That sometime January 2011, she took possession of the sum of N805million, allegedly the proceeds of corruption, contrary to and punishable under the same provisions of the MLP Act, as amended.

Count 11:

That sometime in May 2012 she acquired certain landed properties in Ikoyi, Lagos, through proxies, valued at N805million.

Count 12:

That, sometime between January 2011 and December 2011, she took possession of the sum of US$2.2million, allegedly the proceeds of corruption, contrary to and punishable under the same provisions of the MLP Act.

Count 13:

That, sometime between January, 2011 and December, 2011, she acquired a certain landed property in Old Government Reservation Area, Port Harcourt, through proxies, with the sum of US$2.2million which was allegedly the proceeds of corruption contrary to and punishable under the same provisions of Sections 15(2)(d) and 15(3), respectively, of the MLP Act, as amended.
What About the Law?

Section 15(2)(d) of the Money Laundering Act, as amended, which the former Minister is alleged to have contravened, provides as follows:

“Any person or body corporate, in or outside Nigeria, who directly or indirectly acquires, uses, retains or takes possession or control of any fund or property (which he/it) (knows) or reasonably ought to have known that such fund or property is or forms part of the proceeds of an unlawful act, commits an offence of money laundering under this Act”

Section 15(3) provides that the punishment for contravening the provisions of Section 15(2)(d) of the Act is imprisonment for not less than seven years, but not more than fourteen years.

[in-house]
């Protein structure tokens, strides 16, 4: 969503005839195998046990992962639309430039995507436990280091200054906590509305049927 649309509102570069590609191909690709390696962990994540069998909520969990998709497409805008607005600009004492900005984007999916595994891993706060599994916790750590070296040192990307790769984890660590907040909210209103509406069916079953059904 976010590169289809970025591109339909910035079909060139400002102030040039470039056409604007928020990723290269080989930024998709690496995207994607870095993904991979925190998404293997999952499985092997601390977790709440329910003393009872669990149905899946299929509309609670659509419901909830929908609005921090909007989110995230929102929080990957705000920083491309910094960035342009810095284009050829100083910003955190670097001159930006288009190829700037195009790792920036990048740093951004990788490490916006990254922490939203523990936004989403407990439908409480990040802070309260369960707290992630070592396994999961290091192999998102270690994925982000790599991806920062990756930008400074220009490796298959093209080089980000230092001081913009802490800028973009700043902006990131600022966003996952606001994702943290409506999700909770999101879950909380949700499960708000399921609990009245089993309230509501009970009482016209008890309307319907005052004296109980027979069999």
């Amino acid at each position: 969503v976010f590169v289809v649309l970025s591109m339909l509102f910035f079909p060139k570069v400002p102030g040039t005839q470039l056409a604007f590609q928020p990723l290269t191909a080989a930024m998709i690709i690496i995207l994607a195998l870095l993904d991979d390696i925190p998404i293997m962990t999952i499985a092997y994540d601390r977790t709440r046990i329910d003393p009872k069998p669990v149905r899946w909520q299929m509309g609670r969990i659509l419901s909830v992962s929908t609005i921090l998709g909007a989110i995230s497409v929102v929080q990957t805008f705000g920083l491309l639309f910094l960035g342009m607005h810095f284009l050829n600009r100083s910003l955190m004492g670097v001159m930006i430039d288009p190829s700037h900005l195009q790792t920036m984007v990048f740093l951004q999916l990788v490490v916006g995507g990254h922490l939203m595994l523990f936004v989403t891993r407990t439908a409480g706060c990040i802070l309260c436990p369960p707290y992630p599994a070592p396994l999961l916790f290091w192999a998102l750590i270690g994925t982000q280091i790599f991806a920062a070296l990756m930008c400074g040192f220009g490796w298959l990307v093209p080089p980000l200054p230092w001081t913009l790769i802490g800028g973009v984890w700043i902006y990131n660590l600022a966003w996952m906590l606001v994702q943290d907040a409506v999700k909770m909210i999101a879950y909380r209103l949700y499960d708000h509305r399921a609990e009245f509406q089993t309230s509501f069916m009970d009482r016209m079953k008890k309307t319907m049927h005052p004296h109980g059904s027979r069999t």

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Analysis

It can be seen that, with the exception of the 3rd Count, all the other twelve Counts in the indictment accuse Mrs. Madueke of committing the acts which allegedly constitute violations of the MLP Act between January 2011 and June 2012. The sole exceptions are the acts alleged in Count 3, which purportedly took place in September 2013. The legal implication of this will presently be explained.

Legal Status of the Charges

It is not only in movies that – as thespians say – timing is everything. It is even more so in relation to criminal indictments.

In other words, the date when an offence was allegedly committed is crucial in determining the guilt or otherwise of the alleged culprit, having regard to the provisions of Section 36(8) of the 1999 Constitution, which stipulate, inter alia, that: “No person shall be held to be guilty of a criminal offence on account of any act or omission that did not, at the time it took place, constitute such an offence”.

In the context of the charges against Mrs. Madueke, at the time she allegedly committed the acts alleged in all but the third count (between January, 2011 and June, 2012), the provisions of Section 15(2)(d) of the MLP Act which she allegedly contravened did not exist; they were not part of the extant MLP Act, 2011 that was in force at that time; rather, they were inserted in the amendment thereto, the Money Laundering (Prohibition) (Amendment) Act, 2012, vide Section 9 thereof, which took effect on the 21st day of December, 2012.